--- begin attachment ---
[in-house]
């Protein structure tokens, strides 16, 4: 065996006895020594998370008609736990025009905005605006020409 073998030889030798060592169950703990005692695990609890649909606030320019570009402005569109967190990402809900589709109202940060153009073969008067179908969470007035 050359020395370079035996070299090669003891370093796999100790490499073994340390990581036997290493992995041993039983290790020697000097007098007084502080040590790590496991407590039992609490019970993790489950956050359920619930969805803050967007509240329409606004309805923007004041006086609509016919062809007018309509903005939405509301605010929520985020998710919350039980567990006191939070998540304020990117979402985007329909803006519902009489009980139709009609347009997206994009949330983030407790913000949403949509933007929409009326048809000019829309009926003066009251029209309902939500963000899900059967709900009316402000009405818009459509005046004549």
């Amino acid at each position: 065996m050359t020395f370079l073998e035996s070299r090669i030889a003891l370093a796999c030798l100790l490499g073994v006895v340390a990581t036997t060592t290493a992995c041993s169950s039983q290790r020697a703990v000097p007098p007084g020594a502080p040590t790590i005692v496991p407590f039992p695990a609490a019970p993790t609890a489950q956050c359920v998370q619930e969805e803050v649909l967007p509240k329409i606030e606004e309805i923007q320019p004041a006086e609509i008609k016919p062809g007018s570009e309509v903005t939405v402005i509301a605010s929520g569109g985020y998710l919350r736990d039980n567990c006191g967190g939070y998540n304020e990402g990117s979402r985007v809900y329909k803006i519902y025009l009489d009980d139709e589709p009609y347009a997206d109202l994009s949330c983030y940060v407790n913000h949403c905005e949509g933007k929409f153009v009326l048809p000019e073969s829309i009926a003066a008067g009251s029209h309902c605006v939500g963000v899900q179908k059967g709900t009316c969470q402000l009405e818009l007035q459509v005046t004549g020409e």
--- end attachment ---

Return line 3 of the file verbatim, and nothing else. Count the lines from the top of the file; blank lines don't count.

């Amino acid at each position: 065996m050359t020395f370079l073998e035996s070299r090669i030889a003891l370093a796999c030798l100790l490499g073994v006895v340390a990581t036997t060592t290493a992995c041993s169950s039983q290790r020697a703990v000097p007098p007084g020594a502080p040590t790590i005692v496991p407590f039992p695990a609490a019970p993790t609890a489950q956050c359920v998370q619930e969805e803050v649909l967007p509240k329409i606030e606004e309805i923007q320019p004041a006086e609509i008609k016919p062809g007018s570009e309509v903005t939405v402005i509301a605010s929520g569109g985020y998710l919350r736990d039980n567990c006191g967190g939070y998540n304020e990402g990117s979402r985007v809900y329909k803006i519902y025009l009489d009980d139709e589709p009609y347009a997206d109202l994009s949330c983030y940060v407790n913000h949403c905005e949509g933007k929409f153009v009326l048809p000019e073969s829309i009926a003066a008067g009251s029209h309902c605006v939500g963000v899900q179908k059967g709900t009316c969470q402000l009405e818009l007035q459509v005046t004549g020409e």